Fortune finally smiles on Reeve
To most, New Zealand is a pleasant holiday destination. To countless Indian immigrants it is a chance to give their children better opportunities. To Dermot Reeve, New Zealand is a second chance at life, reports Anand Vasu.india Updated: Mar 28, 2009 00:16 IST
To most, New Zealand is a pleasant holiday destination. To countless Indian immigrants it is a chance to give their children better opportunities. To Dermot Reeve, New Zealand is a second chance at life. Reeve was born in Hong Kong, made a name for himself as a fine all-rounder at Warwickshire and one of the foremost innovators in limited overs cricket in England. In 2005, a newspaper expose of Reeve's cocaine addiction put paid to his career as a colourful commentator for Channel4 and destroyed his relationship with Warwickshire forever. Reeve needed a fresh start, and he chose New Zealand.
Shunned by the county he led to three titles in 1994, Reeve transplanted himself, his wife and three children 14,000 miles from their home in Birmingham to New Zealand. Even this was only possible because of the generosity of the Warwickshire public who supported Reeve’s benefit to the tune of 500,000 pounds.
Reeve, once known as The Ego, started from scratch, playing club cricket at lower levels, staying low-key and attracting no attention. Slowly but surely, though, he got the monkey off his back, and now coaches the Central Districts (CD) team in the domestic competition.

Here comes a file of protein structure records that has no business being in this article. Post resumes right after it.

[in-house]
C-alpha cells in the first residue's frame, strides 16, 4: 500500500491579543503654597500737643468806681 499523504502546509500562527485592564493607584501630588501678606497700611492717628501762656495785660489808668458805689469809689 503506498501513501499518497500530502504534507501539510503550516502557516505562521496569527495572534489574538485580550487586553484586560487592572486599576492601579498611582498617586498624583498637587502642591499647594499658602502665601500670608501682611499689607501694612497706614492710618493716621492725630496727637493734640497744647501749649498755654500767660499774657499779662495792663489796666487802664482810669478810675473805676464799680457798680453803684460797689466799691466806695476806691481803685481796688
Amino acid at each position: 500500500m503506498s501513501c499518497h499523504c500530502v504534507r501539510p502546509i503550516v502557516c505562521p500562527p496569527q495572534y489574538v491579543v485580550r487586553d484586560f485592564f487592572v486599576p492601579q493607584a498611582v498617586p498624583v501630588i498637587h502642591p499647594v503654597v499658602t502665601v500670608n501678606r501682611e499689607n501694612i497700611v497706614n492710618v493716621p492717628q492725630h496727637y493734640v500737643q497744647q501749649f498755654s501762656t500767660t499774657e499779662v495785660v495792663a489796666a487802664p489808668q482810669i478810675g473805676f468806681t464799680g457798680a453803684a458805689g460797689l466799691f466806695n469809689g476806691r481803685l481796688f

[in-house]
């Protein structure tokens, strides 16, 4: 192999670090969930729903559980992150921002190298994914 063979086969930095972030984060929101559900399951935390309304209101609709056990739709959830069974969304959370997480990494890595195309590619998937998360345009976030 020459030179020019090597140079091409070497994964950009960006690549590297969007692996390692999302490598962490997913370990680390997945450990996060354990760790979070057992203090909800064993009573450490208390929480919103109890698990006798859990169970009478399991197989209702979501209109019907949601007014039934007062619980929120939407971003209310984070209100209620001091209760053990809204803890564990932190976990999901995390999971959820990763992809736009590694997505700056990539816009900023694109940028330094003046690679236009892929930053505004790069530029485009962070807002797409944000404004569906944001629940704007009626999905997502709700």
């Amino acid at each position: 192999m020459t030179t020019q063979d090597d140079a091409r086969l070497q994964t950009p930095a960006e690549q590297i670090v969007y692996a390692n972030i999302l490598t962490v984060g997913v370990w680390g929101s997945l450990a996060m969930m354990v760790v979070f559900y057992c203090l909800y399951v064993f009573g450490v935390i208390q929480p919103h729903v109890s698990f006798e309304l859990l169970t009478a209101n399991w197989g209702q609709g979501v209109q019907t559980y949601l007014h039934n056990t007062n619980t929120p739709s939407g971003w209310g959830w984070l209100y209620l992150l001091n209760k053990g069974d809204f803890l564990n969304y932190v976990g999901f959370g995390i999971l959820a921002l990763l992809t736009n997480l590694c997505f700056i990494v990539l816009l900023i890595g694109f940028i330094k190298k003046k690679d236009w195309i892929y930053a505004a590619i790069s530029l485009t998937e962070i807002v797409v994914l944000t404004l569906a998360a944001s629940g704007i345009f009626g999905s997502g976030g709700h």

Blair Furlong, Chief Executive Officer of CD describes Reeve as someone who ‘doesn't let the grass grow under his feet’ and says the coach has a firm ‘no moan, no groan’ policy with the players.
“He's innovative and has taken the team to a new level. One part of his CV is players taking individual responsibility.” With CD in next week’s domestic final against Auckland, the Reeve-CD partnership has certainly worked so far.
He doesn't give interviews anymore — claims they only get him in trouble — but in the past has spoken with remarkable honesty of his troubles. In January 2008 he spoke to a Christchurch newspaper in what he vowed would be the last time he spoke of his travails with cocaine. Calling it a “dark chapter” Reeve said he was “ashamed” but that the support of his family and professional help had saved him. “If someone is out there and struggling (with drugs), ask for help,” he had said.
In Reeve’s time there was little knowledge about just how widespread the drug abuse problem was in county cricket but since then the England and Wales Cricket board has set up a support network for players.